While Zanu PF and the MDC parties are the major political players, most Zimbabweans do not belong to these political parties. In fact, they represent a narrow section of society.

Zimbabweans in civil society, business, minority groups and small political parties should have been equally represented in the constitution-making process. Since it was a flawed process, the product would inevitably be flawed.

The new draft constitution is not a significant improvement on the current constitution: it retains excessive executive powers of the president; fails to embrace the principle of substantive devolution; fails to abolish the death penalty; and retains discrimination on the basis of sexual orientation, among other things civilised societies have done away with.

What is more, Zimbabweans in the diaspora have no right to vote and the contentious issue of dual citizenship is not adequately addressed by the constitution, leaving it to the winning party in the next elections to legally address citizenship rights.

To its credit, the new draft constitution grants significantly more rights to women and has more provisions aimed at supporting gender equality.

For instance, it provides that 60 legislative seats shall be reserved for women and that in all constitutional commissions or committees, representation shall be 50% women, and 50% men.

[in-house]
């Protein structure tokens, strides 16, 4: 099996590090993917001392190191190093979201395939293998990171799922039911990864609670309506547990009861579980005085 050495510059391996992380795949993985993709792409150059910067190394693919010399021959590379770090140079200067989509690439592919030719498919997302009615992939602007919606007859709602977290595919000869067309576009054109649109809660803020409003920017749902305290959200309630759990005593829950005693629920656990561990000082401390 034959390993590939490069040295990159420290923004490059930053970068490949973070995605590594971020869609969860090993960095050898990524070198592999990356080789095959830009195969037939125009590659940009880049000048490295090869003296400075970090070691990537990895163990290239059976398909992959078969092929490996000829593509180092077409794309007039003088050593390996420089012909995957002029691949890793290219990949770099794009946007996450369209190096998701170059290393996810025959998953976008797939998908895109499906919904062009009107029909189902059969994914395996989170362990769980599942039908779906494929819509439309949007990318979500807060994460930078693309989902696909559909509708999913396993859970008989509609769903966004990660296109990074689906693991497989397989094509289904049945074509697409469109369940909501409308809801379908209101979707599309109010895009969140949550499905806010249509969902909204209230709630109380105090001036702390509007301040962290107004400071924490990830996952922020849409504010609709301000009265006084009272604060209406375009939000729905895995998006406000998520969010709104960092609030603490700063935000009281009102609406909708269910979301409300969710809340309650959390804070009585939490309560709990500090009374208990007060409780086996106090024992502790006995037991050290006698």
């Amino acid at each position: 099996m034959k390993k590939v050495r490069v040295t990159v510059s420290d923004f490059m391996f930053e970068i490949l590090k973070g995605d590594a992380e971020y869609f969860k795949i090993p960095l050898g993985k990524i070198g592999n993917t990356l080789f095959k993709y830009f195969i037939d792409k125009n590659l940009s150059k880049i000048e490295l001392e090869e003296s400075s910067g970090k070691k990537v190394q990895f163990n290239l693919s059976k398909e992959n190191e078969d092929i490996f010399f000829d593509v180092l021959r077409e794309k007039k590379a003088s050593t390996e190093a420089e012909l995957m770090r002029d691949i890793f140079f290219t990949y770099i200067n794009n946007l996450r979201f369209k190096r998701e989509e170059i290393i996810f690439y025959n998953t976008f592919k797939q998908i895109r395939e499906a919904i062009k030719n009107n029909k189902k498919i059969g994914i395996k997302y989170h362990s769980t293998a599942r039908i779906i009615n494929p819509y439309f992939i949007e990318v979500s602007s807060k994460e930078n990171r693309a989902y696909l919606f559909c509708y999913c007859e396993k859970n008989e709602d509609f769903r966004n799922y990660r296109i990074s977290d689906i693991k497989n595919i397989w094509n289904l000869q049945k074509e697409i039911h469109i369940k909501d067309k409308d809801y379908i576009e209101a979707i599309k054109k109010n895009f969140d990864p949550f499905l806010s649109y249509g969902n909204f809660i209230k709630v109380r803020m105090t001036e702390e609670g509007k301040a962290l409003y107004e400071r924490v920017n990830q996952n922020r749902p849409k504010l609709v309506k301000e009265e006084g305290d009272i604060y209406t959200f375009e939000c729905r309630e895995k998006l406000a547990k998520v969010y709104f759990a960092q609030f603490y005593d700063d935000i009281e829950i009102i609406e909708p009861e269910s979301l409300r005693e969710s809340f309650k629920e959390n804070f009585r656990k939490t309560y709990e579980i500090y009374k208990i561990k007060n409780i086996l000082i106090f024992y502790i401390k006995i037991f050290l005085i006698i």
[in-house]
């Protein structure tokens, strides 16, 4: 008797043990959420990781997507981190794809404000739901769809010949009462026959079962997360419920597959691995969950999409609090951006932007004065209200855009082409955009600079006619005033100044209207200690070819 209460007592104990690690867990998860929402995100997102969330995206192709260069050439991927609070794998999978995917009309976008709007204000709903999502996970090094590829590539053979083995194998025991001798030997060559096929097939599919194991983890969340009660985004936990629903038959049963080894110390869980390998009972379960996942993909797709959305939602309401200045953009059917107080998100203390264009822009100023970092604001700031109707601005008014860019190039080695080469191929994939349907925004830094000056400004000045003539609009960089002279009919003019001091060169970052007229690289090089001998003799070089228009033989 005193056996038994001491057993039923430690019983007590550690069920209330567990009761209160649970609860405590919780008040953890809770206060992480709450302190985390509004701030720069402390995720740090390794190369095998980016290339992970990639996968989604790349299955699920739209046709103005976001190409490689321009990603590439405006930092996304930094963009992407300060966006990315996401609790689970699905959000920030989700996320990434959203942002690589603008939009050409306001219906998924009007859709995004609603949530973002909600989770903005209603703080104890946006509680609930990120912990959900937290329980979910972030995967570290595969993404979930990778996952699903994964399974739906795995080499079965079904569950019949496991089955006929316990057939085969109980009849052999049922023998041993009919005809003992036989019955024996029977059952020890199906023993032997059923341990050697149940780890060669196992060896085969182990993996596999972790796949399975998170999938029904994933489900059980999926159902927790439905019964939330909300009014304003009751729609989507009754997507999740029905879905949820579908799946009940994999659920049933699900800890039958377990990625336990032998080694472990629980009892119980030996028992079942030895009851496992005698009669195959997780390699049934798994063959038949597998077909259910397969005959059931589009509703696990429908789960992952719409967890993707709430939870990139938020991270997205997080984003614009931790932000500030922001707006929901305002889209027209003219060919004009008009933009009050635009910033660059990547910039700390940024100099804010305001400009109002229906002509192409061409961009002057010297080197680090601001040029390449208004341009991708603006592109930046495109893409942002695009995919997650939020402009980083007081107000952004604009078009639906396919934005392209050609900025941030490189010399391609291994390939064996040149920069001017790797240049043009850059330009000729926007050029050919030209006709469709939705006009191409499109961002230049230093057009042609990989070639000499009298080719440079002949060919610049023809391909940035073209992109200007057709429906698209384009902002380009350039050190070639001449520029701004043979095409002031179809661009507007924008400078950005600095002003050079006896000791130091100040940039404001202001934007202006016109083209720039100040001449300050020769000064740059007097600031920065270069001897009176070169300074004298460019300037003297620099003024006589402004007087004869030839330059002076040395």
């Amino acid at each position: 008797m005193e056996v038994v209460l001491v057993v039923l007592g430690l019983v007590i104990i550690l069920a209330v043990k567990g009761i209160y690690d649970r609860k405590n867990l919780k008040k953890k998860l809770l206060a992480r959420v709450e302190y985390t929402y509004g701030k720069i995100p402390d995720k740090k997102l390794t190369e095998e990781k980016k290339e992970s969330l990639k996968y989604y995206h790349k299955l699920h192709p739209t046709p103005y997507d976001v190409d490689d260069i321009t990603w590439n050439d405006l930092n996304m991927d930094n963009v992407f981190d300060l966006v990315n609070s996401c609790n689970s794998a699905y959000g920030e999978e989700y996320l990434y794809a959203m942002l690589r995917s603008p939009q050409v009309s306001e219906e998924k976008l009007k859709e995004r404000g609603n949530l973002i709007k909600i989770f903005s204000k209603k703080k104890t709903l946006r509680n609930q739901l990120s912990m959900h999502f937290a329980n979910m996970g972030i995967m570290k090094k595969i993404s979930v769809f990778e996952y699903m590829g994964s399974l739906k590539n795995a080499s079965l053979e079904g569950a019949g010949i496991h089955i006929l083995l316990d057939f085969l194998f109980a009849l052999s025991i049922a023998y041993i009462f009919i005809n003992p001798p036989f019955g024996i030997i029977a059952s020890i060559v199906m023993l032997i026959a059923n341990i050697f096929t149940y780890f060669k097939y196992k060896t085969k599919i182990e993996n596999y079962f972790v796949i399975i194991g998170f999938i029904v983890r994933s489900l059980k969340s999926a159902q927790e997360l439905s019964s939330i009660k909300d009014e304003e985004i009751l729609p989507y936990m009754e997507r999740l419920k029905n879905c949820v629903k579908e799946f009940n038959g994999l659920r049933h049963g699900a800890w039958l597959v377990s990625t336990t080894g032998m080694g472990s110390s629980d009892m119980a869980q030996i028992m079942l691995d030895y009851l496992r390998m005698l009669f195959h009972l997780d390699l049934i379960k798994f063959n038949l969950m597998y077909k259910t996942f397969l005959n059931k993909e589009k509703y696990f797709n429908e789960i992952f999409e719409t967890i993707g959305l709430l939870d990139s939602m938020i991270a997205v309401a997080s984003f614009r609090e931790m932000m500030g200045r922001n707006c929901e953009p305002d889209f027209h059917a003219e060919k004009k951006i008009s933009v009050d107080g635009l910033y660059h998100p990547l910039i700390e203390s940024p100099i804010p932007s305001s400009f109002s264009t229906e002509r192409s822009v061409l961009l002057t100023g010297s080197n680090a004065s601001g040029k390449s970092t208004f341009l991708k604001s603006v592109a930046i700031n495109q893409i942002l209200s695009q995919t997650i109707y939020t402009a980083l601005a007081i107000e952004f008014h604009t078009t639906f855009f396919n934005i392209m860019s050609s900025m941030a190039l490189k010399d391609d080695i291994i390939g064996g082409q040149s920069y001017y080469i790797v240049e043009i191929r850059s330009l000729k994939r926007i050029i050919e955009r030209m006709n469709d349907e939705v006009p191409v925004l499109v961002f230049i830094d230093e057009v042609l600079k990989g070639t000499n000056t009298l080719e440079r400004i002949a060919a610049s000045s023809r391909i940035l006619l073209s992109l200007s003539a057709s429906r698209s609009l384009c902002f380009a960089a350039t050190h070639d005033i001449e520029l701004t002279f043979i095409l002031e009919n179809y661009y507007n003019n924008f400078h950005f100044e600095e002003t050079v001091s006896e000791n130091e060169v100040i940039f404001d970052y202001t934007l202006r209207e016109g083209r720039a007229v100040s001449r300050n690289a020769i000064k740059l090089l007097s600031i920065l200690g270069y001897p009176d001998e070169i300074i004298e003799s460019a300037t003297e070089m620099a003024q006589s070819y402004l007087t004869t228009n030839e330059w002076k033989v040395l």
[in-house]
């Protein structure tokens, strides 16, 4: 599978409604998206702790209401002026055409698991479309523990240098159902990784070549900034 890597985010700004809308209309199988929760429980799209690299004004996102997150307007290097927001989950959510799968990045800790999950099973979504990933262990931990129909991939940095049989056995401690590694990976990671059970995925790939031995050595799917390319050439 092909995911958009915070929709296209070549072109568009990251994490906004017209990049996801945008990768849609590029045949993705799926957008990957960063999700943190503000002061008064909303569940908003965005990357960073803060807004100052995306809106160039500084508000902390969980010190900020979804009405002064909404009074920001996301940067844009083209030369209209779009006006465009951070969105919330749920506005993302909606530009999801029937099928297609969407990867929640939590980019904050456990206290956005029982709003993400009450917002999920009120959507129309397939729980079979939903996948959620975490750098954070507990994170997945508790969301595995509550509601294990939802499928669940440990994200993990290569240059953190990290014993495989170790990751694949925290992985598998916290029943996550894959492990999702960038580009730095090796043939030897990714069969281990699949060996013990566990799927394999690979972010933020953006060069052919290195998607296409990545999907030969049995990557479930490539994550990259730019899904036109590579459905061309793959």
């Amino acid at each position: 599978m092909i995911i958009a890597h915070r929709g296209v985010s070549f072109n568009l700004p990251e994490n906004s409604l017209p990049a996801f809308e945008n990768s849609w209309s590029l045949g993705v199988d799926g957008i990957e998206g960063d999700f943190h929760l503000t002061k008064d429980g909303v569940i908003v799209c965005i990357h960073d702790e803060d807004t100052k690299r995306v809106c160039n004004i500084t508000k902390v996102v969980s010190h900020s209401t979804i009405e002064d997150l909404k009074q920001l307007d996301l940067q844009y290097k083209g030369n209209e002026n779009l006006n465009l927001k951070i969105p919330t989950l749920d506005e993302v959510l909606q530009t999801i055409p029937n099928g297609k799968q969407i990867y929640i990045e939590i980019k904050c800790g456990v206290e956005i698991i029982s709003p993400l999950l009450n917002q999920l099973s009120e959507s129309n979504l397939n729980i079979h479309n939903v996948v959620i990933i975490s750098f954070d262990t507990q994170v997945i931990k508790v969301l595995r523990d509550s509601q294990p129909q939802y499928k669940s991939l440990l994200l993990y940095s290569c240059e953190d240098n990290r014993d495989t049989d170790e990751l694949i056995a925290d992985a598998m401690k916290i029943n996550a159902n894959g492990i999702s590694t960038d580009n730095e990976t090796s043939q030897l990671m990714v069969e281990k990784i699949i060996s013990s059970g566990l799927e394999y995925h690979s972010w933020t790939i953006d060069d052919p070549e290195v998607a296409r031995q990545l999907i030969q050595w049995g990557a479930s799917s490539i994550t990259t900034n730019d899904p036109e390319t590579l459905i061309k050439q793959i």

Furthermore, for the first time, social and cultural rights such as the rights to health, water and education are protected by the founding law.

The difficulty will be how to realise those rights, given that the state is economically incapable of fulfilling them and government is bankrupt.

Unlike the current constitution, the new draft constitution also sets term limits for the president at two terms of five years. However, this does not apply to the serving president. So President Robert Mugabe would still be entitled to two further presidential terms under the new constitution. He can rule until he is 99 years old if nature and his health allow.

This falls short of what most Zimbabweans wanted. They expected Mugabe — who has been in power for 33 years — to be barred from contesting the next elections on the basis that he presided over the state’s political and economic decay, not to mention his involvement in colossal human rights violations during his three-decade rule.
Prior to its presentation to the legislature, all political parties decided to vote in favour of the flawed draft constitution.

Consequently, it received unanimous endorsement from the two houses of parliament, the House of Assembly and Senate: a passage reminiscent of de facto one-party state days under Zanu PF.